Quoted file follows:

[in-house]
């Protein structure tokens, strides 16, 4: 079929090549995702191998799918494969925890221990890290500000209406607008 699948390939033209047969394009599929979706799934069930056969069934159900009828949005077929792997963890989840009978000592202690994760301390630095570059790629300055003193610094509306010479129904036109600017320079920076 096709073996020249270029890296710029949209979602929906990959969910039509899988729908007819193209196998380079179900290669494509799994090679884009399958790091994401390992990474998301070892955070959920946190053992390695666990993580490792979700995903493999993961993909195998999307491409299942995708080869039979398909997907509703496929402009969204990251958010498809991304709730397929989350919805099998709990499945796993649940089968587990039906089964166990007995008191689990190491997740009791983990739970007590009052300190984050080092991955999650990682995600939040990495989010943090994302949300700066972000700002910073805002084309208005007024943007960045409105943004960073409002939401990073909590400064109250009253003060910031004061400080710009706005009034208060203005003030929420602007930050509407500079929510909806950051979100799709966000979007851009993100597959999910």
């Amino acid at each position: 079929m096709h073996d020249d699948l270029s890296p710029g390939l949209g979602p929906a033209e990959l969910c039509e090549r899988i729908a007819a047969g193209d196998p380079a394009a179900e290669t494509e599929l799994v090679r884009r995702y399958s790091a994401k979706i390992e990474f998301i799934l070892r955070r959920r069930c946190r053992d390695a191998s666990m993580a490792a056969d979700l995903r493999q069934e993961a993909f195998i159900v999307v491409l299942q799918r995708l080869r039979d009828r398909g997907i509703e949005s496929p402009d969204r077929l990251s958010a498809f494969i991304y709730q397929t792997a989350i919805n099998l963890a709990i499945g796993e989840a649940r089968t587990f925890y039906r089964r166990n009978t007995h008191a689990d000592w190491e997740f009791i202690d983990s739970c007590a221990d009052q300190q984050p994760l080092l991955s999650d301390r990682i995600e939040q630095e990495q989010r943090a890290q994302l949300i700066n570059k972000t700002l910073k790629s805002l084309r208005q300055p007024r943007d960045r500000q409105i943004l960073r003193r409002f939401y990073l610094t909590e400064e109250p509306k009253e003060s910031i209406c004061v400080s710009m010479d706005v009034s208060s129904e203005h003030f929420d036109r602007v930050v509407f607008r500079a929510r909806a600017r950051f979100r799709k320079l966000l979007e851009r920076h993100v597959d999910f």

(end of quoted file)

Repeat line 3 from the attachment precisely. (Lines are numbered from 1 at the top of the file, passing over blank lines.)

């Amino acid at each position: 079929m096709h073996d020249d699948l270029s890296p710029g390939l949209g979602p929906a033209e990959l969910c039509e090549r899988i729908a007819a047969g193209d196998p380079a394009a179900e290669t494509e599929l799994v090679r884009r995702y399958s790091a994401k979706i390992e990474f998301i799934l070892r955070r959920r069930c946190r053992d390695a191998s666990m993580a490792a056969d979700l995903r493999q069934e993961a993909f195998i159900v999307v491409l299942q799918r995708l080869r039979d009828r398909g997907i509703e949005s496929p402009d969204r077929l990251s958010a498809f494969i991304y709730q397929t792997a989350i919805n099998l963890a709990i499945g796993e989840a649940r089968t587990f925890y039906r089964r166990n009978t007995h008191a689990d000592w190491e997740f009791i202690d983990s739970c007590a221990d009052q300190q984050p994760l080092l991955s999650d301390r990682i995600e939040q630095e990495q989010r943090a890290q994302l949300i700066n570059k972000t700002l910073k790629s805002l084309r208005q300055p007024r943007d960045r500000q409105i943004l960073r003193r409002f939401y990073l610094t909590e400064e109250p509306k009253e003060s910031i209406c004061v400080s710009m010479d706005v009034s208060s129904e203005h003030f929420d036109r602007v930050v509407f607008r500079a929510r909806a600017r950051f979100r799709k320079l966000l979007e851009r920076h993100v597959d999910f």